My Unscripted Life(5)

By: Lauren Morrill


In the back of the office, I spot a familiar face underneath a Yankees cap. Rob is pacing about four feet of carpet, stomping hard with each turn. “You’re kidding me! Again?” he barks into his phone. Then he slings the phone onto his desk, where it spins into the wall, and whips the ball cap off his head and flings it at the floor. “Dammit dammit dammit!”

I get the feeling that I’m not supposed to be watching whatever’s happening with him, especially since everyone else in the room is doing that thing where they’re very clearly not paying attention, so as he sinks into a rolling office chair and puts his head in his hands, I start looking elsewhere too. Finally, a woman who looks to be in her midtwenties sitting at the desk closest to me meets my eye. She’s got a phone pressed between her ear and shoulder, a stack of papers in one hand, the other adjusting the volume on a walkie-talkie clipped to her hip. A cord dangles from a headset that’s holding back her dark braids. She nods at me, so I just wait.

“Yup,” she says. “Uh-huh. Copy. We’ve got the bus for first team, and I can get a couple twelve-passenger vans for the extras….Yup. Day after tomorrow. Copy.”

She hangs up, placing the phone and the stack of papers down on the desk in front of her.

“Are you Deanna?” she asks, pronouncing the “ann” with a long a. She stands up, winds a stray braid around her thick bun, tucking in the end, and then reaches out to shake my hand.

“De-ahn-na,” I reply, the name sticking on my tongue like a wet cotton ball. My mother picked it, a shout-out to her Greek heritage, since she left her maiden name of Spyropolous behind. I’ve always hated it. Deanna. Dee-ahhhn-na. It’s so not me. Deanna enters beauty pageants, gets regular mani/pedis, and knows all the lyrics to whatever cheesy pop song is hot that week. And while the pop songs are all me when I’m alone in my room, I’ve never worn heels and my nails are in shambles. “Call me Dee.”

“Nice to meet you, I’m Carly.” She steps out from behind the desk and starts down the hall, pausing only to wave me on after her. I have to skip a few steps to catch up to her frantic pace. She hangs a hard left into another small office and points to an empty chair. I sit like an obedient puppy, and she hustles behind the desk and sits down at a computer.

“Smile,” she says, and before I can ask what for, there’s a click. I hear the sound of an artificial camera shutter. “Spell your name for me?”

She types as I spell, then clicks on something with the mouse. A printer behind her warms up with a whoosh and spits out a white plastic card. Carly snatches it off the printer almost before it’s done, then reaches into a box and produces a yellow lanyard with RIALTO PRODUCTIONS printed on it in black. She clips the card to the lanyard and hands it to me.

“Wear this at all times so security doesn’t think you’re some creepy fangirl and have you escorted off set,” she says by way of explanation. I get a silent thrill from knowing I get to be in the building with a bunch of movie people and will not be considered a creepy fangirl. I slip the lanyard over my head while Carly rummages in a drawer, then slaps a piece of paper down on the desk. The form is packed full of hundreds of lines of teeny tiny text. “And sign this.”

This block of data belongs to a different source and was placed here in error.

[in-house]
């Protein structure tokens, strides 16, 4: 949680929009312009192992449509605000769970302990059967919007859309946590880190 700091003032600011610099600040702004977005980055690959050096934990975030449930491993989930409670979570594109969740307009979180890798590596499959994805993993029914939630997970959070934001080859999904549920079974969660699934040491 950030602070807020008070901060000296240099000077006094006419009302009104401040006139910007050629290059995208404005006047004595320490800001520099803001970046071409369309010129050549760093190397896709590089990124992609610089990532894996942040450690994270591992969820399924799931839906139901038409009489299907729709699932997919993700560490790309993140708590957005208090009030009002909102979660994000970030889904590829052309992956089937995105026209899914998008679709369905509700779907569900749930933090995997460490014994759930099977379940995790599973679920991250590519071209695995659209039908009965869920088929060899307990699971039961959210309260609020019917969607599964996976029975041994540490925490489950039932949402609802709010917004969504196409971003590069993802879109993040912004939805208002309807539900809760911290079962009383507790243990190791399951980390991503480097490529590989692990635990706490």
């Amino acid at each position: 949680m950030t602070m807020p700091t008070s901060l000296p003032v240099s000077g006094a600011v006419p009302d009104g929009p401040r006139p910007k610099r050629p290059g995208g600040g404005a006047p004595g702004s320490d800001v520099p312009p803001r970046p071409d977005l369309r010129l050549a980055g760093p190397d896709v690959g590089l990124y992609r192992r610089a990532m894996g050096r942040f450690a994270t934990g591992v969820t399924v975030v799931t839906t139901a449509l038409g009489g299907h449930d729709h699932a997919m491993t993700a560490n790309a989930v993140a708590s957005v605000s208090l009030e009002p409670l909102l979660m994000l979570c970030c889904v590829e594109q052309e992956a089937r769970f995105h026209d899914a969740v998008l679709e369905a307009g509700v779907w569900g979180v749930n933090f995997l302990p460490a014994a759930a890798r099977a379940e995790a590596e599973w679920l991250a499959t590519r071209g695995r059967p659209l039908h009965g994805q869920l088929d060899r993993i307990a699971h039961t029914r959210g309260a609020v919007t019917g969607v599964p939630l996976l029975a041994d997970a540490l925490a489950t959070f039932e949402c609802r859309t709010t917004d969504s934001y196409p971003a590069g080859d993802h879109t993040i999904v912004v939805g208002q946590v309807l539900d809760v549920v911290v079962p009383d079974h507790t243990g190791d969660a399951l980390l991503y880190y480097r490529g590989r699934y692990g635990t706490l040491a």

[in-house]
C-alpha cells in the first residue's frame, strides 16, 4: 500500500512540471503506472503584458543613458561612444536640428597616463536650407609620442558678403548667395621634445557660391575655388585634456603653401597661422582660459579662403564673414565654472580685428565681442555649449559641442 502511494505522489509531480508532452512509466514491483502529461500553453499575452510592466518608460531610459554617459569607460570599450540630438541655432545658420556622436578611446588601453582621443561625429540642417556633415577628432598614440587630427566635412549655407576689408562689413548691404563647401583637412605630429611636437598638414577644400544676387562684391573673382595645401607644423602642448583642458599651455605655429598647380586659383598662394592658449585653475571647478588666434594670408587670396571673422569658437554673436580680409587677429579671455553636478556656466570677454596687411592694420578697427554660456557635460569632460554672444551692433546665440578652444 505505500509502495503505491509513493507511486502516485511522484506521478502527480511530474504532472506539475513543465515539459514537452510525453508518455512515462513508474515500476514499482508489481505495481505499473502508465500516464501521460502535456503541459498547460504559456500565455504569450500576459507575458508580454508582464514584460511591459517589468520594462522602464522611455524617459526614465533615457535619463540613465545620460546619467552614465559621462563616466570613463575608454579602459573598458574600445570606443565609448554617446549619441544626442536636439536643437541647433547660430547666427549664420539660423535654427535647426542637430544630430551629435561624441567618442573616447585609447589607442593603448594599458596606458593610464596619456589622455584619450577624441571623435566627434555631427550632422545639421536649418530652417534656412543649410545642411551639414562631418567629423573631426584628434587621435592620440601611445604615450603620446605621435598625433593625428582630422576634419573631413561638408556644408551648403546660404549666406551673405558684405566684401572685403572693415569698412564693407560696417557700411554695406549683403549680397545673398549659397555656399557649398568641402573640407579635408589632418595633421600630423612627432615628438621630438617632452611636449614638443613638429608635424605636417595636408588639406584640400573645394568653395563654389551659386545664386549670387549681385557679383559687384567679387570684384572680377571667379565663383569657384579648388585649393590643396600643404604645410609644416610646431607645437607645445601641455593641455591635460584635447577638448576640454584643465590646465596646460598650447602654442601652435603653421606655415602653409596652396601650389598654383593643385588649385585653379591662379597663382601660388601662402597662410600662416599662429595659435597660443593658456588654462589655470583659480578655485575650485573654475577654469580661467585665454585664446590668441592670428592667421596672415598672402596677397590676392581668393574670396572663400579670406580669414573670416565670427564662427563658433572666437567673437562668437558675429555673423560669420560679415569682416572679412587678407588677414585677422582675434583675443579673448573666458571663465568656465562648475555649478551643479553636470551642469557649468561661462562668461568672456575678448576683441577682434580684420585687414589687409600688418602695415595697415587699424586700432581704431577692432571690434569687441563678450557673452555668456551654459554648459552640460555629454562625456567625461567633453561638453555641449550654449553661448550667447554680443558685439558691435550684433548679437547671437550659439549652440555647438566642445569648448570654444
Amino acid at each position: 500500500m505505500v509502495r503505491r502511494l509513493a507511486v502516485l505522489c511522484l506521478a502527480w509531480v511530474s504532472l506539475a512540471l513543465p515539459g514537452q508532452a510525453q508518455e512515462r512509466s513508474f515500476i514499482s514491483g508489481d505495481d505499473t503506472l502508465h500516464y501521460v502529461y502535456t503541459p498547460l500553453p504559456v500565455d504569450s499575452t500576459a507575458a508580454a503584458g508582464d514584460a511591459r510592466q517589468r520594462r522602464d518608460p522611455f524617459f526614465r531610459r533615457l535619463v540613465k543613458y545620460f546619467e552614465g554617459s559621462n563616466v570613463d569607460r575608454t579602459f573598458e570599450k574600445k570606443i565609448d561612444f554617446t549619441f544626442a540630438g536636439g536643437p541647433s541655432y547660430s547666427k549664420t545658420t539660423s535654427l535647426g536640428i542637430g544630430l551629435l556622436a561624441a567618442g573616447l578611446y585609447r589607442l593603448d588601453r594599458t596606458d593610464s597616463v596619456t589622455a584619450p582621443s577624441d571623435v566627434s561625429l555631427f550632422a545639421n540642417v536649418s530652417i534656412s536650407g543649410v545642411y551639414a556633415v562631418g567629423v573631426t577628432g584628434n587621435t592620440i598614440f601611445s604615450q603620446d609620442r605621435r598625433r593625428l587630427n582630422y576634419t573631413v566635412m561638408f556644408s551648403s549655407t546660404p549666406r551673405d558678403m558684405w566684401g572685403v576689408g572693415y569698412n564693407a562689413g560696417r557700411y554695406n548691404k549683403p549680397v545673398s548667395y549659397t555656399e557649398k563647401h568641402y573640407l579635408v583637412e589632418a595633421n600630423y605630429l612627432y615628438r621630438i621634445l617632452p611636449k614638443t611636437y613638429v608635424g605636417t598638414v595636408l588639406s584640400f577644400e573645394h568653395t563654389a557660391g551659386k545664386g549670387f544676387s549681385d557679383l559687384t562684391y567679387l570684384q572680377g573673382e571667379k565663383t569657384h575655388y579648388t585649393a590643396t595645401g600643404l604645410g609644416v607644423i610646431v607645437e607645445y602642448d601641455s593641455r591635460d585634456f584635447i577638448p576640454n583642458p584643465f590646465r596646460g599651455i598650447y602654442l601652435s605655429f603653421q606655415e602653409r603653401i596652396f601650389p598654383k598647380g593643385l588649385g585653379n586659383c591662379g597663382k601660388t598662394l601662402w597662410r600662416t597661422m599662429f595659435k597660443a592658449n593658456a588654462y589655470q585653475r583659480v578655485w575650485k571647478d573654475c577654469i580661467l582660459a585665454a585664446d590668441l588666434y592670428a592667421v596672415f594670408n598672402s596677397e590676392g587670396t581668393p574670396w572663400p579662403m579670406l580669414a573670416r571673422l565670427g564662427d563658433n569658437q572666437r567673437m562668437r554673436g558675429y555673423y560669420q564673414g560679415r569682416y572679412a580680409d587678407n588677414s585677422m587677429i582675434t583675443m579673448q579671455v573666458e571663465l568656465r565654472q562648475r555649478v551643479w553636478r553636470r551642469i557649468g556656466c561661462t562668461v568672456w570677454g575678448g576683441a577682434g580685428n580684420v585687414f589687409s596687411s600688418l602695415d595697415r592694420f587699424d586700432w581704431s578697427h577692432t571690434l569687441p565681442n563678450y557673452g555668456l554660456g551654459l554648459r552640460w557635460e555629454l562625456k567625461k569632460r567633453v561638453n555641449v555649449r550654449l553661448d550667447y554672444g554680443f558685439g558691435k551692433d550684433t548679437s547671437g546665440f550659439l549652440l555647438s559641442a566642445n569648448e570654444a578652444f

She tosses me a pen from the mug next to the computer. I catch it and sign, hoping it doesn’t obligate me to shave my head or dance a jig anytime someone says the words “peanut butter.” I slide the paper back across the desk. She takes it and slips it into a hanging file in the top drawer, which she closes with her hip.

“You can keep your phone on you, but on silent. Not vibrate. Not low volume. Silent. And no pictures of sets or actors or script pages,” she says. “You do not want to be on the receiving end of Rob’s yelling if he hears your phone or sees you taking unauthorized photos.”

After seeing his meltdown in the outer office just moments ago, I believe her, and I decide it’s probably best to keep my phone in my bag.

Carly heads for the door, and at this point I already know to follow without question. My heart is pounding a million beats a minute, so I try to calm myself with this fact. See? I’m already learning something. When Carly moves, go.

While we’re walking, I take a moment to peek at the card. The top reads JUST ONE COLOR, which I assume is the title of the movie we’re working on. Underneath is a grainy picture of me, my hair, which I’ve worn down, taking up most of the frame. You can barely make out my face in the technologically distorted image. I look like a Hobbit who’s had a very hard week. Underneath that is my name, DEE WILKIE, and beneath that it says CREW. I can’t suppress the smile that spreads across my face as I take it all in.